• I used the below code for selecting the property :


    Get-FileMetaData C:\Users\mohad\Desktop\Shell\image |select name, height,width,'horizontal resolution','vertical resolution'

    But here, we should mention the path from where the image details should be fetched. But when i convert this into exe and distributed to others, the username will differ and the exe wont run. is there a way to solve this?


    Saturday, October 24, 2015 2:41 PM
  • I used the below code for selecting the property :


    Get-FileMetaData C:\Users\mohad\Desktop\Shell\image |select name, height,width,'horizontal resolution','vertical resolution'

    But here, we should mention the path from where the image details should be fetched. But when i convert this into exe and distributed to others, the username will differ and the exe wont run. is there a way to solve this?


    Instead of hard coding the path in your code, you should use the "$Env:USERPROFILE" environmental variable to get the profile path if the directory is always going to be on the user's desktop in a Shell\image folder.  Otherwise, you need to either have you script prompt for input or make your path relative to your script.
    Saturday, October 24, 2015 2:53 PM
  • OK so is this the format to be used ?:

    Get-FileMetaData $Env:userprofile\Desktop\Shell\image |select name, height,width,'horizontal resolution','vertical resolution'

    Saturday, October 24, 2015 3:15 PM
  • In PowerShell the most efficient way I know to retrieve the username (sAMAccountName) of the current domain user is with the ADSystemInfo object:

    $SysInfo = New-Object -ComObject "ADSystemInfo"
    $UserDN = $SysInfo.GetType().InvokeMember("UserName", "GetProperty", $Null, $SysInfo, $Null)
    $UserDN
    $User = [ADSI]"LDAP://$UserDN"
    $UserName  = $User.sAMAccountName

    Or, you can retrieve the value of the environment variable "username", but if the user is logged on locally you will get the local username. The above will raise an error if the user is not authenticated to a domain. From the environment:

    $User = $env:username


    Richard Mueller - MVP Directory Services


    Saturday, October 24, 2015 4:08 PM
  • OK so is this the format to be used ?:

    Get-FileMetaData $Env:userprofile\Desktop\Shell\image |select name, height,width,'horizontal resolution','vertical resolution'

     

    yes, that should do it.
    Saturday, October 24, 2015 4:12 PM
  • I used the below code:


    Function Get-FileMetaData{
    	Param (
    		[Parameter(
    			Mandatory = $true,
    			ValueFromPipeline=$true
    		)][string]$FolderPath
    	)
    	
    	begin{
    		$shell = New-Object -ComObject Shell.Application
    	}
    	
    	Process {
    		$FolderPath
    		$folder = $shell.namespace($FolderPath)
    		$index=@{}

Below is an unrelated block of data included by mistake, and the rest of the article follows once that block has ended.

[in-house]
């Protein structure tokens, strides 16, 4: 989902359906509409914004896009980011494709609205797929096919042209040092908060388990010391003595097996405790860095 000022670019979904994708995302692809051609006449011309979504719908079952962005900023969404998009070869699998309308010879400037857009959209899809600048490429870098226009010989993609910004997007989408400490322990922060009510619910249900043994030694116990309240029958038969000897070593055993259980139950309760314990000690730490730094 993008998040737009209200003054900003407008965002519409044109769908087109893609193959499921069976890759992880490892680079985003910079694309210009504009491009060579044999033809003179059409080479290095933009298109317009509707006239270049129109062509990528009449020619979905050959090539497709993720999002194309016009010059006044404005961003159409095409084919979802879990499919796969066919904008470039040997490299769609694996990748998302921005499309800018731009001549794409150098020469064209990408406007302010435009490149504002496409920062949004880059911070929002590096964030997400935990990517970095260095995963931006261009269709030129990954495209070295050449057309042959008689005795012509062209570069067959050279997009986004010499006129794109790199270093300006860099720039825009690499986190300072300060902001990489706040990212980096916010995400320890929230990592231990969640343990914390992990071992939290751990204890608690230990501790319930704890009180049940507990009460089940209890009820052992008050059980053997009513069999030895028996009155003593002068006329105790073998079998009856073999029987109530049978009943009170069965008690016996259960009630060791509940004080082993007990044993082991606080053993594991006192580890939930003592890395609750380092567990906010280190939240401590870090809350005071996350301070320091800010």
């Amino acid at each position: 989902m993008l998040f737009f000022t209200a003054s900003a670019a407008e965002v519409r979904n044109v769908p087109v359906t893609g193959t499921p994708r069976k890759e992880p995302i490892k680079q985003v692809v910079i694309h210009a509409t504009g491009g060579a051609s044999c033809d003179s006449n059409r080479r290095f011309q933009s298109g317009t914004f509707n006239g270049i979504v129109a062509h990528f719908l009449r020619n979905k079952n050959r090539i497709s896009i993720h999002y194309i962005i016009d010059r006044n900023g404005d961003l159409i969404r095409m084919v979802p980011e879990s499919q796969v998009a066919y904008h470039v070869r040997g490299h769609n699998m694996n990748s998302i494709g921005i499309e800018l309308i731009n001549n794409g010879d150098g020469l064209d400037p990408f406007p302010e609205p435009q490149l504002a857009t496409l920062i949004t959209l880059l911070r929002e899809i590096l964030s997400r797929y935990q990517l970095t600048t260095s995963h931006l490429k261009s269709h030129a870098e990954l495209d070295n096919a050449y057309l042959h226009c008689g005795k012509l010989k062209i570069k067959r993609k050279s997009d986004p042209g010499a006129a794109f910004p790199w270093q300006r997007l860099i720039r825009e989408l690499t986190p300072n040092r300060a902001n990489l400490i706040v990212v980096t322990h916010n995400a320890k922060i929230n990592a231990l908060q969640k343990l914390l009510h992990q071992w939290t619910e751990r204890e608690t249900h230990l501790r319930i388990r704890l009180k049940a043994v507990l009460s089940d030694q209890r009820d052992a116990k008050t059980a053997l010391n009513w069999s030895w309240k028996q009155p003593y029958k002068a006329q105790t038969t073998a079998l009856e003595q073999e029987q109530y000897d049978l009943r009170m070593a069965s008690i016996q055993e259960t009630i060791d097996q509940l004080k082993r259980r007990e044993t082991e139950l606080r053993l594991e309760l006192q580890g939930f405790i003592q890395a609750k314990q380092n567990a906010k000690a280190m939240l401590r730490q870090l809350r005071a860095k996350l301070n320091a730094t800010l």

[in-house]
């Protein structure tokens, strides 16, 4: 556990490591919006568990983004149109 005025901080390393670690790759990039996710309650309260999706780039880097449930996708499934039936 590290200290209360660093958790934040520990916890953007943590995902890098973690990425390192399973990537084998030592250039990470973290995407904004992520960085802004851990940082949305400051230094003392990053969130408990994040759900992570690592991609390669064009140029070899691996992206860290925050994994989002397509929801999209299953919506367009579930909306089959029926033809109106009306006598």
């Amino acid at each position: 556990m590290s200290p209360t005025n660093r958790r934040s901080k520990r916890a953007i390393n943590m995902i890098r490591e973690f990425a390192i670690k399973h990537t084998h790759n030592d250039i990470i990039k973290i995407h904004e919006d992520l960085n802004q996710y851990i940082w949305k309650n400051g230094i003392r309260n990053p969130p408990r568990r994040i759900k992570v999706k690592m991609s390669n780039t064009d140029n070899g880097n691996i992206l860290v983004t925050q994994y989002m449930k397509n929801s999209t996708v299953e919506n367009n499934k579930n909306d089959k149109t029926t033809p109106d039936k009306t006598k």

for ($i = 0; $i -lt 256; $i++) {
    			if ($tag = $folder.GetDetailsOf('.', $i)) {
    				Try{
    					$index.Add($tag, $i)
    				}
    				Catch{ Write-Host $tag  -fore green}
    			}
    		}
    		
    		foreach ($fi in $folder.items()) {
    			$data=@{}
    			$index.GetEnumerator() |
    			ForEach-Object{
    				$value = $folder.getDetailsOf($fi, $_.Value)
    				$data.Add($_.Name, $value)
    			}
    			[pscustomobject]$data
    		}
    		
    	}
    }
    
    Get-FileMetaData $Env:userprofile\Desktop\Shell\image |select name, height,width,'horizontal resolution','vertical resolution'
    $picdata | Export-csv $Env:userprofile\Desktop\Shell\image\exportfile.csv

    But I'm getting this error message while writing the data into a CSV:

    Export-Csv : Cannot bind argument to parameter 'InputObject' because it is null.
    At C:\Users\mohad\Desktop\Shell\micro.ps1:40 char:12
    + $picdata | Export-csv $Env:userprofile\Desktop\Shell\image\exportfile.csv
    +            ~~~~~~~~~~~~~~~~~~~~~~~~~~~~~~~~~~~~~~~~~~~~~~~~~~~~~~~~~~~~~~
        + CategoryInfo          : InvalidData: (:) [Export-Csv], ParameterBindingValidationException
        + FullyQualifiedErrorId : ParameterArgumentValidationErrorNullNotAllowed,Microsoft.PowerShell.Commands.ExportCsvCommand
    W





    Monday, October 26, 2015 3:48 AM
  • That's because you are piping $picdata to the Export-CSV cmdlet, but you have never set $picdata equal to any value.  I suspect you intended for $picdata to contain the return data from your Get-FileMetaData function.

    $picdata = Get-FileMetaData $Env:userprofile\Desktop\Shell\image |select name, height,width,'horizontal resolution','vertical resolution'
    $picdata | Export-csv $Env:userprofile\Desktop\Shell\image\exportfile.csv

    Or you can pipe your Get-FileMetaData directly to the Export-CSV cmdlet without using a variable at all

    Get-FileMetaData $Env:userprofile\Desktop\Shell\image |select name, height,width,'horizontal resolution','vertical resolution' |
     Export-csv $Env:userprofile\Desktop\Shell\image\exportfile.csv


    Tuesday, October 27, 2015 9:48 PM